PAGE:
Egypt attack to boost the Muslim military alliance backed by Saudi Arabia – crown prince



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RIYADH (Reuters) – Saudi Arabia's powerful crown prince, Mohammed bin Salman, said on Sunday that an attack on an Egyptian mosque that killed more than 300 worshipers would galvanize an Islamic military coalition that sought to counter terrorism and terrorism. extremism".

The Crown Prince of Saudi Arabia Mohammed bin Salman attends the meeting of defense ministers of the Military Coalition against Terrorism in Riyadh on November 26, 2017. REUTERS / Faisal Al Nbader

The main defense officials of 40 majority-Muslim nations gathered in Riyadh on Sunday. They are part of an alliance gathered two years ago by Prince Mohammed, who is also Saudi Defense Minister.

The crown prince has said he would encourage a more moderate and tolerant version of Islam in the ultraconservative realm.

Prince Mohamed told delegates that Friday's attack on Egypt "was a very painful event and should make us contemplate internationally and strongly the role of this terrorism and extremism."

Gunmen with the Islamic State flag attacked the mosque in northern Sinai.

The group of Muslim nations, called the Military Coalition against Islamic Terrorism, has not yet taken any decisive action.

Officials say the group would allow members to request or offer mutual help to fight the militants. This could include military aid, financial aid, equipment or safety experience. The group, which will have a permanent base in Riyadh, would also help fight the financing and ideology of terrorism.

"The greatest threat of terrorism and extremism is not only to kill innocent people and spread hatred, but to tarnish the reputation of our religion and distort our belief," Prince Mohammed told officials from the Middle East, Africa and Asia.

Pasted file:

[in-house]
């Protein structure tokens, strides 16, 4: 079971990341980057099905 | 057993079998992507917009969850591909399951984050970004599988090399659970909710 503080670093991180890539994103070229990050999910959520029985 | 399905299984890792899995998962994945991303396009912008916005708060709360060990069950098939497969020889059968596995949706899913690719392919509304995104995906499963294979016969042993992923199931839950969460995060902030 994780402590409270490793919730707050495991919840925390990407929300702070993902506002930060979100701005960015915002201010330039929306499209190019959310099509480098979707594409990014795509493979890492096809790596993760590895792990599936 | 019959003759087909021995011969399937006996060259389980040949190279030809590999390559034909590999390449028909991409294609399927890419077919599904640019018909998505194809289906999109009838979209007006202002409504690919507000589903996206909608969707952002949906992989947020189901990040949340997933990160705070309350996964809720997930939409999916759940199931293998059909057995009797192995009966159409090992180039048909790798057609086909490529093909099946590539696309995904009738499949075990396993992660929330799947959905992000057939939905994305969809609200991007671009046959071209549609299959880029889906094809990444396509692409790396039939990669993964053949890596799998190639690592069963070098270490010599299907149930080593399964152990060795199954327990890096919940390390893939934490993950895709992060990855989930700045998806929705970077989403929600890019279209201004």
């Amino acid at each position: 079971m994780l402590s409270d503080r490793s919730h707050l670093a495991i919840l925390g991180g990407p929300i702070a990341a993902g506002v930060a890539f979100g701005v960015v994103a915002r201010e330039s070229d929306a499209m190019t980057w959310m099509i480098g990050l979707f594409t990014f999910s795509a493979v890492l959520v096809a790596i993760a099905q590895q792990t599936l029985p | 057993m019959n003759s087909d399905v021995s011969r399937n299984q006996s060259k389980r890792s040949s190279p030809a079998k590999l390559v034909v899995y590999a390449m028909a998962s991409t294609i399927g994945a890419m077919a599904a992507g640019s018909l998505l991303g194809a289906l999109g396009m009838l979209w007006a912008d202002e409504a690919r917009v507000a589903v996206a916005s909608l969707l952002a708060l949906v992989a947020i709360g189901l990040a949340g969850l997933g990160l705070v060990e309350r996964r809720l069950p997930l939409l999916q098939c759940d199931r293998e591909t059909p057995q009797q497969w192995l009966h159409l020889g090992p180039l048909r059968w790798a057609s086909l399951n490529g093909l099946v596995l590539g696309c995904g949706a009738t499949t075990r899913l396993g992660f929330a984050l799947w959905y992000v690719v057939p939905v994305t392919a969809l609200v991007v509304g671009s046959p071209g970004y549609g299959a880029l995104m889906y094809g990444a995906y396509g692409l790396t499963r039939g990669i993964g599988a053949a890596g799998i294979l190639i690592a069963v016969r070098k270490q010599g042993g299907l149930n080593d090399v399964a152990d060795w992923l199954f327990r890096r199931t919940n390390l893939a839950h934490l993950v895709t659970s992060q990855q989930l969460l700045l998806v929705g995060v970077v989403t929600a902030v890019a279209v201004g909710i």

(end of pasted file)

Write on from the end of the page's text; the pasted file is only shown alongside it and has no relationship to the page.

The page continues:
The Crown Prince of Saudi Arabia Mohammed bin Salman (C) meets with chiefs of staff of an Islamic military coalition against terrorism led by Saudi Arabia during their meeting in Riyadh on November 26, 2017. REUTERS / Faisal Al Nbader

Iraq and Syria, at the head of the battle against the Islamic State, are not members, nor is it primarily a Shiite Muslim from Iran, the regional rival of mostly Sunni Saudi Arabia.

Qatar, which was originally part of the alliance, was not invited to Sunday's meeting after Riyadh led a group of states seeking to isolate Doha, saying it supported terrorism. Doha denies this.

Abdulelah al-Saleh, a Saudi general lieutenant and general secretary of the coalition, said that Qatar was excluded to help build a consensus for the launching of operations. He also said the group did not aim to create a Sunni bloc to counter Iran.

The Crown Prince of Saudi Arabia Mohammed bin Salman (C) poses for a photograph with chiefs of staff of an Islamic military coalition against terrorism led by Saudi Arabia during their meeting in Riyadh on November 26, 2017. REUTERS / Faisal Al Nbader

enemy is terrorism. They are not sects, religions or races, it is terrorism, "Saleh told reporters.

Saleh said that military initiatives had been proposed to the group's ministerial council, but did not elaborate.

Despite the agreement on principles, the members expressed different priorities at the meeting, the Yemen delegation said that the focus should be Iran, al Qaeda and the Islamic State, while Turkey called for the "support of our friends" against the Kurdish separatists.

Critics say the coalition could become a means for Saudi Arabia to implement an even more badertive foreign policy by winning the support of the poorest nations of Africa and Asia with offers of financial and military aid.

In addition to leading an accusation diplomatic against Qatar, Saudi Arabia also leads a war against the Houthi rebels aligned with Iran in its neighbor Yemen,

Saleh said that Riad would pay 400 million rials ($ 107 million) of the new center coalition, but said that other nations could offer financial support for specific initiatives.

Additional reporting by Aziz El Yaakoubi; Edited by Matthew Mpoke Bigg and Edmund Blair

Our standards: The Thomson Reuters Trust Principles.
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